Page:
Cheers! Scientists develop gene-edited barley to produce better beer

OKAYAMA, Japan — Can science help make a better beer? Researchers in Japan believe they’ve found a way to make one of the beverage’s key ingredients more resistant to the impact of poor weather and climate change.

Using genetic manipulation, a team from Okayama University, have created the “perfect” barley which won’t sprout before the harvest season. Scientists note that too much rain can result in the untimely sprouting of this valuable crop.

Sprouted barley fetches a significantly lower price for farmers and corporations in the beer industry, putting them at the mercy of Mother Nature far too often. Study authors say farmers can avoid this problem if their barley had a longer dormancy period. To help make that possible, the team turned to gene editing technology to change the makeup of this grain.

“We recognized the need to strategically manipulate crops to weather the effects of steadily exacerbating climate change. Since our collaborative research group had already developed expertise in precision genome editing of barley, we decided to go with the same initially. Also, previous studies have pinpointed specific grain and seed dormancy genes in barley, called Qsd1, and Qsd2. Hence, our modus operandi was pretty clear,” explains Dr. Hiroshi Hisano in a media release.

Keeping barley from sprouting is the key

Beer barley
Germination in the non-mutated barley was almost complete, while the gene-edited barley did not germinate at all. This shows that the gene-edited barley had been dormant for longer (images taken 7 days after imbibition).
(CREDIT: Hiroshi Hisano from Okayama University)

The team used the latest in gene manipulation technology, CRISPR/Cas9-based gene editing, to develop this “perfect” barley. Specifically, they used samples of “Golden Promise” barley to create either single mutant or double mutant versions of the grain. They then examined the germination process of all these gene-edited samples as well as normal barley samples.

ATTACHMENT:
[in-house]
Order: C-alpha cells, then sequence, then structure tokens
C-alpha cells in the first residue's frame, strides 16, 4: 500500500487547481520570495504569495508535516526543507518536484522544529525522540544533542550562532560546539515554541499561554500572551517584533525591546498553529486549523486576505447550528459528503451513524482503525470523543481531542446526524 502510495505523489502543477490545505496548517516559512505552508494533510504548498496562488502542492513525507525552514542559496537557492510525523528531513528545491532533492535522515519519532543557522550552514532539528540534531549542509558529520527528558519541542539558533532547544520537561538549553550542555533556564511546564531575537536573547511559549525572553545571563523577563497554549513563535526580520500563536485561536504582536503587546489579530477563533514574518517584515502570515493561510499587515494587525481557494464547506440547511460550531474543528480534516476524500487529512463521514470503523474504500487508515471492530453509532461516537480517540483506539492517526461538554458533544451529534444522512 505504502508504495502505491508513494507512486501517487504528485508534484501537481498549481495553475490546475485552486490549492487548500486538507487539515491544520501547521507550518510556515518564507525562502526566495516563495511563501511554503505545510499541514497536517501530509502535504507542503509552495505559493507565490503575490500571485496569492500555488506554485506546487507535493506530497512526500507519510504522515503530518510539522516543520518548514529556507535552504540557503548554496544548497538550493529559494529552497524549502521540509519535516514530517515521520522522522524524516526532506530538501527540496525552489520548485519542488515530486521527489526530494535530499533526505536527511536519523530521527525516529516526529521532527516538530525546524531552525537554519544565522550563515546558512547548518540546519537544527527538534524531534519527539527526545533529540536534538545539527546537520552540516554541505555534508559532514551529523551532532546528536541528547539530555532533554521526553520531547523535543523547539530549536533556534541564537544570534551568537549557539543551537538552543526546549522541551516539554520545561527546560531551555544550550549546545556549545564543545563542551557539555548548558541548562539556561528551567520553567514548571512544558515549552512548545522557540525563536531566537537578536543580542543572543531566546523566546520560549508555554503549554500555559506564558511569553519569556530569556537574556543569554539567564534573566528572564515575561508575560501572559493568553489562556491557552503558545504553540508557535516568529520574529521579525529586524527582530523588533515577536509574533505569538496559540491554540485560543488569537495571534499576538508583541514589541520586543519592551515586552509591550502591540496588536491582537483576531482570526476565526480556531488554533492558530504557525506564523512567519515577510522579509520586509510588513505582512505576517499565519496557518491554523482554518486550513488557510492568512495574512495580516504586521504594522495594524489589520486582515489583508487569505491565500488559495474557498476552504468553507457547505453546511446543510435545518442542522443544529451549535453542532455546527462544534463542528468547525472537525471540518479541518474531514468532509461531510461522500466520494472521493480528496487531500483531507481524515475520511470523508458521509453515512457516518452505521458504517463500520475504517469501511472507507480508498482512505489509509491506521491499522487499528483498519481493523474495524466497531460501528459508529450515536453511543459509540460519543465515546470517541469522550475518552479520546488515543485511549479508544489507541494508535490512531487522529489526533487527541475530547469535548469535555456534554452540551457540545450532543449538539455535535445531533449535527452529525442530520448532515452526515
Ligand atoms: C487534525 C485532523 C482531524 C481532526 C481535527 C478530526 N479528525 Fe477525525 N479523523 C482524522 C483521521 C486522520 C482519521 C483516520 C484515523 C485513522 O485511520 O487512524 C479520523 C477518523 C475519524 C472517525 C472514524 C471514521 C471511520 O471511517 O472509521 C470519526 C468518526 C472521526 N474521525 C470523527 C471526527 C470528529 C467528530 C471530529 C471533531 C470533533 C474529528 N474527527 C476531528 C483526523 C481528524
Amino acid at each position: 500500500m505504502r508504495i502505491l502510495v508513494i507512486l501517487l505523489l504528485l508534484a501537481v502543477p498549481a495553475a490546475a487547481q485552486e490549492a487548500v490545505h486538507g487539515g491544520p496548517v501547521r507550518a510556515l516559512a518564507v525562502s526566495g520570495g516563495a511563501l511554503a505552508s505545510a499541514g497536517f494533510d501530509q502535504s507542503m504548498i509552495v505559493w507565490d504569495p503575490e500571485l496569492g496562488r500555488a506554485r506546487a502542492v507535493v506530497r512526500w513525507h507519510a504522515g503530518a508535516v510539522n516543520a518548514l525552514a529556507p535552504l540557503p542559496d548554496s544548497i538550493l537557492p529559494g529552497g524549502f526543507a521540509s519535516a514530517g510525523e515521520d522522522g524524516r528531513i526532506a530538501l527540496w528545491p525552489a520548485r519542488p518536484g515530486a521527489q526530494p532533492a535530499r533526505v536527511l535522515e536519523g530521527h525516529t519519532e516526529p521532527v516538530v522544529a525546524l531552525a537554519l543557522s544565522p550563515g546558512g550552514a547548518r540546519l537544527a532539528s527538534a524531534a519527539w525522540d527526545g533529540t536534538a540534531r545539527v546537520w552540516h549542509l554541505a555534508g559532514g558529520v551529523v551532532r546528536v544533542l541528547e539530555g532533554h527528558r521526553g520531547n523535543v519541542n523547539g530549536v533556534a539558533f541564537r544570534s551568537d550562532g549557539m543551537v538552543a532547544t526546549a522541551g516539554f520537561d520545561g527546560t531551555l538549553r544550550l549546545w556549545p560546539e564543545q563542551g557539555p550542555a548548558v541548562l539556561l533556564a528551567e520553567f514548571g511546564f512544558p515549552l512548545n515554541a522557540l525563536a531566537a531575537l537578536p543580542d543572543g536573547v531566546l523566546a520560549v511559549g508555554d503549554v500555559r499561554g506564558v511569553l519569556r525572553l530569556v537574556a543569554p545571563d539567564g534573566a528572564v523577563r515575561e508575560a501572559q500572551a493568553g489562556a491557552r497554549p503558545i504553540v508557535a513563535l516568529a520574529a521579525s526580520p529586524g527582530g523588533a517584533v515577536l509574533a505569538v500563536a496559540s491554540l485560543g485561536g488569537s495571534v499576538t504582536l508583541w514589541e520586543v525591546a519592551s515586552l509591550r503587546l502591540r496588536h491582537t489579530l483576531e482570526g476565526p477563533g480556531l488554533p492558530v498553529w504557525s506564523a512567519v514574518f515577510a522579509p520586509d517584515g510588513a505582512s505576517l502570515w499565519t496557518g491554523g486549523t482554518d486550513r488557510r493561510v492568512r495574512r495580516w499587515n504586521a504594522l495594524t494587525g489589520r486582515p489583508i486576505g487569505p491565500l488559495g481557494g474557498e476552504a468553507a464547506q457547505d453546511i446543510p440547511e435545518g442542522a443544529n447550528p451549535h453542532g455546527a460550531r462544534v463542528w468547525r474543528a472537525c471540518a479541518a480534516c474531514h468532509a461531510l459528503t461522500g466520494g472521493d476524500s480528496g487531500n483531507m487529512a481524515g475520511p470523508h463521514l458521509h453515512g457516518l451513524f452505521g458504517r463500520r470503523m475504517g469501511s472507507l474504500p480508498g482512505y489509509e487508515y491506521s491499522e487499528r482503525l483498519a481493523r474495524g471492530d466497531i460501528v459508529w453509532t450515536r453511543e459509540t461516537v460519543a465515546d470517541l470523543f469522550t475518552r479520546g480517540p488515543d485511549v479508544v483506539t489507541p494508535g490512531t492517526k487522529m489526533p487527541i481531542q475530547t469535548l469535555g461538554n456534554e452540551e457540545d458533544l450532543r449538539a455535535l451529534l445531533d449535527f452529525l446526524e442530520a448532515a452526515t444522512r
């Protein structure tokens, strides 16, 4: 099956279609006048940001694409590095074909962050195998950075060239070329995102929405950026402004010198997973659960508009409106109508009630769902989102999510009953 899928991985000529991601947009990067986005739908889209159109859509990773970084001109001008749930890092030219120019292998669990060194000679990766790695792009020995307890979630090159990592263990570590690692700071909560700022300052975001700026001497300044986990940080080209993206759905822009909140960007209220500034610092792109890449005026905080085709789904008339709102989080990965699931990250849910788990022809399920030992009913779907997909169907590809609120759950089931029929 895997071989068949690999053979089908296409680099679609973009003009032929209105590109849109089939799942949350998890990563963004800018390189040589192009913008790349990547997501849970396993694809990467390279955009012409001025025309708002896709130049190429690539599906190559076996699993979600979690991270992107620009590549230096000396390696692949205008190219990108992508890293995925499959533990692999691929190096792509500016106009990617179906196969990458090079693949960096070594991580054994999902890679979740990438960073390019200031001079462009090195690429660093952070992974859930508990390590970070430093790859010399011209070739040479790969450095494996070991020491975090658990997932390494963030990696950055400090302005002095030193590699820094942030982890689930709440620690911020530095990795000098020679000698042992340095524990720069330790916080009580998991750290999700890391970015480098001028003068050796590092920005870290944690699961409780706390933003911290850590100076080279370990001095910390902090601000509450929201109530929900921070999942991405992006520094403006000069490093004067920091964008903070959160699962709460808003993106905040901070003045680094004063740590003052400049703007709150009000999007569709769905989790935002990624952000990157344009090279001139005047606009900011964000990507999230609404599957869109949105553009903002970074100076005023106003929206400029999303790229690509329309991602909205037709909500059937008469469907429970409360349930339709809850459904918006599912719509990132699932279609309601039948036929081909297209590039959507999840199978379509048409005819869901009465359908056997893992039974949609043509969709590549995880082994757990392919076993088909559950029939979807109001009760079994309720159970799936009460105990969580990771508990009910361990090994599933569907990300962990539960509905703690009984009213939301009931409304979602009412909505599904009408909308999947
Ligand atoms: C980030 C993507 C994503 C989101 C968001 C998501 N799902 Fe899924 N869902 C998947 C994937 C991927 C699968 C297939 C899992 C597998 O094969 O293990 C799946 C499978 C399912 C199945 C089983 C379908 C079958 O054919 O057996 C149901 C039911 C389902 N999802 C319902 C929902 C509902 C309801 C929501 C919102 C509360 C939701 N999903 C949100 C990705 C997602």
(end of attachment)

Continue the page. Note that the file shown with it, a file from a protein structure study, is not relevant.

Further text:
Results show that the mutant crops displayed delayed germination in comparison to normal barley. Scientists promoted the germination process in mutants with a three-percent hydrogen peroxide treatment.

Researchers found that cold temperatures also promoted germination in all of the mutant forms of grain. This proved that the genetically engineered barley was not dead, but only dormant for a longer period than normal grain samples, which are more sensitive to the weather. All the mutant barley samples also had an abscisic acid build-up, which is another sign of delayed germination.

The team notes that this acid build-up by itself can’t maintain longer-term grain dormancy — an important factor in the production of high-quality barley. Based on their findings, the team believes this process may be the golden ticket to creating better beer, regardless of what climate change throws at farmers.

“We could successfully produce mutant barley that was resistant to pre-harvest sprouting, using the CRISPR/Cas9 technology. Also, our study has not only clarified the roles of qsd1 and qsd2 in grain germination or dormancy, but has also established that qsd2 plays a more significant role,” says Dr. Hisano.

The findings are published in the Plant Biotechnology Journal.

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